Career

The AM Show reporter whose childhood began with hiding from Saddam Hussein

''It was terrible. You are scared Saddam Hussein’s soldiers will come and shoot you. They did that to many people.''

By Amy Prebble

For the first 18 months of his life, Three's breakfast show's Aziz Al-Sa'afin lived hidden in a bunker. His mother Sabah worked for the Lebanese Embassy in Kuwait and was one of the many officials targeted by Saddam Hussein during the Gulf War.

"On August 2, 1990, about 4am, I got a knock on my door," recalls Sabah. "It was a guy who worked with me at the embassy. He said Saddam Hussein was inside Kuwait. All of our lives were turned upside down. They gave us one month and then we had to move to Baghdad. But I refused because Kuwait is Kuwait, not Iraq. So we hid in the house."

Aziz and his family lived in the bunker beneath their family home and his uncles only ventured out for supplies when it was absolutely necessary. He only has a few memories of this time, but says his mother managed to make it bearable.

"Mum used to hide all that bad stuff from us," explains Aziz (28). "In our family, we call her the magician. She just casts a spell and regardless of how bad it was, to us it never really seemed that bad. I've only since realised what we went through."

Sabah (66) confirms she was terrified, despite the brave face she put on for her kids. "It was terrible. You are scared Saddam Hussein's soldiers will come and shoot you. They did that to many people."

She made the decision to leave Kuwait because she was scared for Aziz and his brother Fawaz (39).

"I didn't want them to suffer what I had suffered. After the war, Kuwait was not the same and there was the threat Saddam Hussein would return. I wanted to give my kids a better life."

She'd heard good things about New Zealand and was grateful for the opportunity to start a new life here.

"When I arrived at Auckland airport, it was so small, I wondered what I had done," says Sabah. "But all the people working at the airport were smiling. They welcomed us to the country. I loved it. I could finally breathe."

For then-four-year-old Aziz, the move to NZ was exciting.

"When we first came, the Mangere refugee centre wasn't around," he tells. "There was a version of it the government helped out with. It was a support system, but it wasn't enough. We had nights when we were homeless. But it was a massive adventure for me."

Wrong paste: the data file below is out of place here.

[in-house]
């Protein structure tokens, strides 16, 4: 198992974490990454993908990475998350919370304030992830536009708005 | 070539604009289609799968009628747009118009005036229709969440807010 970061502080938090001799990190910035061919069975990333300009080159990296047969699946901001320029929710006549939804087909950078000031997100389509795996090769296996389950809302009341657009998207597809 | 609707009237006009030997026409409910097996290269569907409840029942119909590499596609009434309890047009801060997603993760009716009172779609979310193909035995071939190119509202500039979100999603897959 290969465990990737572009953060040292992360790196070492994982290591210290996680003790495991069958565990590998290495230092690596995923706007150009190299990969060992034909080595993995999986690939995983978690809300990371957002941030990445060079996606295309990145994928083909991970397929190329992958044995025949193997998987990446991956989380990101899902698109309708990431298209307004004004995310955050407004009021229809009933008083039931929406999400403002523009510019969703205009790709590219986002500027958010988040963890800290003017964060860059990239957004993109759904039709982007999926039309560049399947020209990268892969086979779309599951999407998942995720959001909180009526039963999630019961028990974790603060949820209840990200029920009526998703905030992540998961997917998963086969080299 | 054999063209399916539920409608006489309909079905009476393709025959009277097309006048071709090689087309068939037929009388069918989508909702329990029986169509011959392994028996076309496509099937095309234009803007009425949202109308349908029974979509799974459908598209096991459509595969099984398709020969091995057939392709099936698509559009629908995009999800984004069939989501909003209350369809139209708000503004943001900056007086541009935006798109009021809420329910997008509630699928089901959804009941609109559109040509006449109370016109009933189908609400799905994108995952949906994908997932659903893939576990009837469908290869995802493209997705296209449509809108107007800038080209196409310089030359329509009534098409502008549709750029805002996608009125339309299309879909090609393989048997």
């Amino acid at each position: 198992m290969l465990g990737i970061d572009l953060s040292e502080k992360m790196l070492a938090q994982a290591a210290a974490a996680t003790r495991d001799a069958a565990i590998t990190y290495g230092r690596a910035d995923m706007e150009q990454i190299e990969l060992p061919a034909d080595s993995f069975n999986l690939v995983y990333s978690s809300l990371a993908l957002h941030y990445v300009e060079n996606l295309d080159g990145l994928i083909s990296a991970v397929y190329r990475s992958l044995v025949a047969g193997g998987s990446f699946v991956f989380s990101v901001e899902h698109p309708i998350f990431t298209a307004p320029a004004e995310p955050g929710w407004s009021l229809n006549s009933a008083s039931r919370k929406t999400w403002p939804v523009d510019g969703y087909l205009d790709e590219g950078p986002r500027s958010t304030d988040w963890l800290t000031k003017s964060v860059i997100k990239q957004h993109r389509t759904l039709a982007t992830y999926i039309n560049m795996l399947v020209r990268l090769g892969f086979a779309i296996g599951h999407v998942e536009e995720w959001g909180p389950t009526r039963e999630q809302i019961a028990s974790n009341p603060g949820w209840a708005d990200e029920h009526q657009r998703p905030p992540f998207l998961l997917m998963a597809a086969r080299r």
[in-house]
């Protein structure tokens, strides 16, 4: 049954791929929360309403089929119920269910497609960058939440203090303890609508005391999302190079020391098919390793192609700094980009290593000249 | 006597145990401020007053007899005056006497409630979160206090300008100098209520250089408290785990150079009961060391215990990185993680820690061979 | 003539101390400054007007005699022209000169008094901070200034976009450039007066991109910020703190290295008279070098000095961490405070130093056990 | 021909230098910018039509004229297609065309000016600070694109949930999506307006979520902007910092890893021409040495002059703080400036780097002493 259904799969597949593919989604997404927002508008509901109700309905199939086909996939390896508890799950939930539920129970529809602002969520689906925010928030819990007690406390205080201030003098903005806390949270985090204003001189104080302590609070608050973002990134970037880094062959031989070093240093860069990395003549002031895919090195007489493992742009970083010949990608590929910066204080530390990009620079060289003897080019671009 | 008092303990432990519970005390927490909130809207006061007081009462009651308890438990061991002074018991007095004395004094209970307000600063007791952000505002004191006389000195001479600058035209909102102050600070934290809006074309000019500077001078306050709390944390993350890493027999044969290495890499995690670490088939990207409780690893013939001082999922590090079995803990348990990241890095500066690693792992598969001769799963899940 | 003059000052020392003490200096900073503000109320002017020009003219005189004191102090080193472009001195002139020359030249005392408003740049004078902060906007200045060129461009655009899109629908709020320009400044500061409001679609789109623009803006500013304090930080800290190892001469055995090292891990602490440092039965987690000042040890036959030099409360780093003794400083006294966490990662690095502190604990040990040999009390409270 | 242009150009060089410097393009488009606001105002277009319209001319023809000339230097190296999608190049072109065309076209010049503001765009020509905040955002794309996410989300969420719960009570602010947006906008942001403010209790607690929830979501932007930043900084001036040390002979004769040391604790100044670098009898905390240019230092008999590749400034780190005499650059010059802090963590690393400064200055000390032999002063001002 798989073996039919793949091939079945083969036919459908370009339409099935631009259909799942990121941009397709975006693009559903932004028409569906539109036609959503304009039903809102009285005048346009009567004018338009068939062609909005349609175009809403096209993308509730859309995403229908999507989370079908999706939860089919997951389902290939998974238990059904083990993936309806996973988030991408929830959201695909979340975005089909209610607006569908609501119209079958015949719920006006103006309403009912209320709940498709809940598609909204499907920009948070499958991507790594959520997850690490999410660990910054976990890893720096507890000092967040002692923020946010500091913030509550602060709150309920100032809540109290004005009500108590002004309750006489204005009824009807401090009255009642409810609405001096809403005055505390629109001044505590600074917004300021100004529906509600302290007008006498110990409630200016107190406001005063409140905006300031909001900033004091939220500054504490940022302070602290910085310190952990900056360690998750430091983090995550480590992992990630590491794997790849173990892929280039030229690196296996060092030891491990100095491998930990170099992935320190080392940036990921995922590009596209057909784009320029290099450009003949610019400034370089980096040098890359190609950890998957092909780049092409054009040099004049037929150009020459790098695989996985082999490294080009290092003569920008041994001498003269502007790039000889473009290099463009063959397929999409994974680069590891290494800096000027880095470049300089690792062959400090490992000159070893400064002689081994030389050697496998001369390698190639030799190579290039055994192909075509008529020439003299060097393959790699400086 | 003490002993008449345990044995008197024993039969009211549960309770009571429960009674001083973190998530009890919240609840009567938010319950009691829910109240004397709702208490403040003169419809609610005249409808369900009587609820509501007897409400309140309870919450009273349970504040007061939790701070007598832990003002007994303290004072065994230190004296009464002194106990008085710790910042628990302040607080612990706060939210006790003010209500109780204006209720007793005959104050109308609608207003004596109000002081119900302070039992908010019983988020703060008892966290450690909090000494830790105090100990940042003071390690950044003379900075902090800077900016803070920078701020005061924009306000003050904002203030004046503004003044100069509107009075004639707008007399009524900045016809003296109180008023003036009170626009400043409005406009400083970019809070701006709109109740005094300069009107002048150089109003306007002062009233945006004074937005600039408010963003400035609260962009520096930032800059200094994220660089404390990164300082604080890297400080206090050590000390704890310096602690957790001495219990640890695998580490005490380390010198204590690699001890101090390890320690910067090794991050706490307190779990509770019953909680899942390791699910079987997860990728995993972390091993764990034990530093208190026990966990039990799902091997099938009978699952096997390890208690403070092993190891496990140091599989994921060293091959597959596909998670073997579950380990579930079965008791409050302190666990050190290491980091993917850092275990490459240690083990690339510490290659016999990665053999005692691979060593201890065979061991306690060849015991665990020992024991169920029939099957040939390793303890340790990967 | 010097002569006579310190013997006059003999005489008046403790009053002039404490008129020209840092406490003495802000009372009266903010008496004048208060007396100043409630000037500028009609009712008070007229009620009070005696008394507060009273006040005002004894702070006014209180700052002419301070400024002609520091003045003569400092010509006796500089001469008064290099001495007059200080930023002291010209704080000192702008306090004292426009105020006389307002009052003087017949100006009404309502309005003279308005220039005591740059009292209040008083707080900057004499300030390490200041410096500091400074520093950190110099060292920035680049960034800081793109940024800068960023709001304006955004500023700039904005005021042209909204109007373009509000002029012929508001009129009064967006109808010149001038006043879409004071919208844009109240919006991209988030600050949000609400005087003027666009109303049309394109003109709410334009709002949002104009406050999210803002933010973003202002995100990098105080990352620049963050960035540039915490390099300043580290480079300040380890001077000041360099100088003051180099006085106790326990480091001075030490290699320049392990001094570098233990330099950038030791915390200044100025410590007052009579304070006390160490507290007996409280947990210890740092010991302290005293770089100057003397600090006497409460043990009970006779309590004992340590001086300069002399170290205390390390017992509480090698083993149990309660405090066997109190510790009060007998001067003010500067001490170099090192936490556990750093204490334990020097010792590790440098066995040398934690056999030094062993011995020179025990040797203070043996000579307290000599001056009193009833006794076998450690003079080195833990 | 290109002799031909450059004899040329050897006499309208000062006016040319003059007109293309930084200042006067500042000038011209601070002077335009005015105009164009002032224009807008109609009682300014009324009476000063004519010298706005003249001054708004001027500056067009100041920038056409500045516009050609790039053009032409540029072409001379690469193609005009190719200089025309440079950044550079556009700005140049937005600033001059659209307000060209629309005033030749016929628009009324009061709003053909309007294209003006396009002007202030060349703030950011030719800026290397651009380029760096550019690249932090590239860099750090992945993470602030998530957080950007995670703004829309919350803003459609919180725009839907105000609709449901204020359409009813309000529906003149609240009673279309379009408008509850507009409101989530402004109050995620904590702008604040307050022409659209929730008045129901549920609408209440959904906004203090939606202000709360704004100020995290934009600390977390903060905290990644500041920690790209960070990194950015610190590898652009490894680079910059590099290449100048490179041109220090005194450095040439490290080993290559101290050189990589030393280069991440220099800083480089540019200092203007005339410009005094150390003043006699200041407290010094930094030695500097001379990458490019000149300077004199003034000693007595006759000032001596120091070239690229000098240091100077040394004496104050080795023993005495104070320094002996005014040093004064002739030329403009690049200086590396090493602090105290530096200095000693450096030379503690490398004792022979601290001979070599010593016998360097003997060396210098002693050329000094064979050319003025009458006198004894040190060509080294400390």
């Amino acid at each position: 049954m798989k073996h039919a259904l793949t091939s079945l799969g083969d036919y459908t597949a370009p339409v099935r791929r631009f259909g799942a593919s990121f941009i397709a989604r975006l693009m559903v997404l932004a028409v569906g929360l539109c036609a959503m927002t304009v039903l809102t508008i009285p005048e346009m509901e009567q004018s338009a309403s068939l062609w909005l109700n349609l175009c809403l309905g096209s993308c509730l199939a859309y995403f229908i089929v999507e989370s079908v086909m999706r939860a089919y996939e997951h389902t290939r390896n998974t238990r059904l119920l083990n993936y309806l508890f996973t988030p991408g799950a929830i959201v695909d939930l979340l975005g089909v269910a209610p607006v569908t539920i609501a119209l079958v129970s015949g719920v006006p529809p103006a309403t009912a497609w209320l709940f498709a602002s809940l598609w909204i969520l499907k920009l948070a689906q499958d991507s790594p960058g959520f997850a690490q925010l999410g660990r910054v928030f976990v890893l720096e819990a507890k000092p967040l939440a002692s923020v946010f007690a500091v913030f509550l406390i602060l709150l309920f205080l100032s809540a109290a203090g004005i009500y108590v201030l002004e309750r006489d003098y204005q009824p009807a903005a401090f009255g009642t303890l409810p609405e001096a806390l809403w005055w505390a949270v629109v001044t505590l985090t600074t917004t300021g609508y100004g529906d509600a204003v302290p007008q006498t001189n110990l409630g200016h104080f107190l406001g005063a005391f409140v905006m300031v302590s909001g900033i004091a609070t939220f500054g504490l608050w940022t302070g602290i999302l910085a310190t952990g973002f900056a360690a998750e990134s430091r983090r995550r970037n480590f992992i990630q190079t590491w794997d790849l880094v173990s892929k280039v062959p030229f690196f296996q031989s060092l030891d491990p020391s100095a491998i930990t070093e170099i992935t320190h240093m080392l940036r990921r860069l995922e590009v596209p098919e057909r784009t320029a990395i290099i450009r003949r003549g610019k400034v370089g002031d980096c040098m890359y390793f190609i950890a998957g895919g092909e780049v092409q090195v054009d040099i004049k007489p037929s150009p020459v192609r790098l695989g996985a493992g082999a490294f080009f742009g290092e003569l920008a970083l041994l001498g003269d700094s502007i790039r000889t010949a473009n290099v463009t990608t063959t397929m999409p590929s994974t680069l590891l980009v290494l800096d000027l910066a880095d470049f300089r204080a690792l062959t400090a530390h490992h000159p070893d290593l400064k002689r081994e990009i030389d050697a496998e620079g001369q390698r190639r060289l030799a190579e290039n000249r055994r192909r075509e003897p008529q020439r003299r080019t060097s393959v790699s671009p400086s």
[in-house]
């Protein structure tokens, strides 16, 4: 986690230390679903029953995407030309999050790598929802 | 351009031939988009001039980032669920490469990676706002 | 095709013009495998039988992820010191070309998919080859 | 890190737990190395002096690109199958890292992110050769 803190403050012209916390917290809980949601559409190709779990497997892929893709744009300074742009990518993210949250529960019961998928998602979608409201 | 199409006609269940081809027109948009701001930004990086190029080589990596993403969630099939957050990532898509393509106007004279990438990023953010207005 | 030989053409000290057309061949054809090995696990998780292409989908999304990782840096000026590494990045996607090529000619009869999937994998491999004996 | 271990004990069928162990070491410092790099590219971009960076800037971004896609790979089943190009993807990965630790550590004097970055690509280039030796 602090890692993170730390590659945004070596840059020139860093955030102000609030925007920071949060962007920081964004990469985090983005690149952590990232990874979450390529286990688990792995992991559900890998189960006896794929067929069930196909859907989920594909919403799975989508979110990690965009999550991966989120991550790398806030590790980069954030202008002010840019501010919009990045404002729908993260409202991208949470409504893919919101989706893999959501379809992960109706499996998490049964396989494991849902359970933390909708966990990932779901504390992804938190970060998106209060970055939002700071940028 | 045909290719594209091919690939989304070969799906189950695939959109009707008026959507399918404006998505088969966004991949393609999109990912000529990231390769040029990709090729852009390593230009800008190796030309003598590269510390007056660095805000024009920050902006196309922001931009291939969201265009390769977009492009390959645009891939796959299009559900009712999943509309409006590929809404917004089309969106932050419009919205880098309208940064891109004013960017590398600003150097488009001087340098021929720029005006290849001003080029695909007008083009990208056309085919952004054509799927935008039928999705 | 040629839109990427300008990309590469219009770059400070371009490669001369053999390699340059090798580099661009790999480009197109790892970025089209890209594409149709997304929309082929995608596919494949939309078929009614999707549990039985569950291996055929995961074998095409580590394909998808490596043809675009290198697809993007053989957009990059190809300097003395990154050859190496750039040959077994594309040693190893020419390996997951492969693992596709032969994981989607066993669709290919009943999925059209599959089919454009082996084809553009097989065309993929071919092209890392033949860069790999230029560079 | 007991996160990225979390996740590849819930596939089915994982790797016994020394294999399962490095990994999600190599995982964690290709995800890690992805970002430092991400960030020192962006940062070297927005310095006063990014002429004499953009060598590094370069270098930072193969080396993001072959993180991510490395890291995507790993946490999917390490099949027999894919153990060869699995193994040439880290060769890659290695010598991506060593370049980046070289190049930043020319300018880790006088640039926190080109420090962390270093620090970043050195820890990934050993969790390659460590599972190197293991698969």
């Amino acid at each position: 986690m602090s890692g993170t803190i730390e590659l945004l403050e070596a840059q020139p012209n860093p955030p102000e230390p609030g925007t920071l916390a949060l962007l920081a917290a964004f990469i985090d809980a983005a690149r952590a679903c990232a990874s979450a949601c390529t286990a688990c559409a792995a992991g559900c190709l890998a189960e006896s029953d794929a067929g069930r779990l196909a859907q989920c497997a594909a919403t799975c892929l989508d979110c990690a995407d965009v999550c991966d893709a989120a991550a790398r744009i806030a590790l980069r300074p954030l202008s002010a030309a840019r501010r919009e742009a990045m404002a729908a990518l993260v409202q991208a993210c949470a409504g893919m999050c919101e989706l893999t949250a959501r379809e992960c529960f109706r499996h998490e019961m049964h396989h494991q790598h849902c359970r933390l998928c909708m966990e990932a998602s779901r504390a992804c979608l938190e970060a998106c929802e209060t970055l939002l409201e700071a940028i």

The move was tougher for his then 15-year-old brother, who had to give up his friends and learn to speak English while attending Auckland's Selwyn College.

"He was very lost," says Aziz. "It must have been hard for Mum because here she was raising her son who she could see before her eyes already becoming a Kiwi, while his brother was finding it so tough. My family used me as a way to learn how to be Kiwi and to speak English."

Fawaz is now a successful entrepreneur and a father of five. Sabah has also found her feet. The former journalist has worked for Air New Zealand for the past 11 years. She got her forklift licence and drives around the tarmac of the airport where she first felt so welcomed.

Sabah encouraged Aziz to follow his dreams and he realised very early on that his favourite thing to do is talk.

"I always used to get in trouble at school for talking. Then I realised talking was my calling."

Aziz graduated from broadcasting school to work for Three's Newshub and is currently the social media presenter for The AM Show, with Duncan Garner, Amanda Gillies and Mark Richardson.

The role is Aziz's dream job.

"You have to have a reason for getting up at 3am every day. I've been doing it for four and a half years now. I get to talk about the issues that I feel passionate about. I get to speak for the people that don't have a voice."

The journalist hasn't been scared to head into the fray in public debates either. When Duncan defended Aussie rugby star Israel Folau's right to make comments that suggested gay people were destined for hell, Aziz swiftly disagreed.

He says, "We live in this beautiful country where there are people of all different colours, cultures, religions, sexualities, and all of a sudden I saw it threatened. When Winston Peters was talking about refugees, I spoke up too. I've found my confidence with this job and every day I learn more about myself."

Sabah is very proud of her outspoken son.

"After every show, I text him. He does a good job, an amazing job."

And the feeling is mutual.

"My dad was not a part of my life and that was for the better because Mum is my best friend. She's amazing."

read more from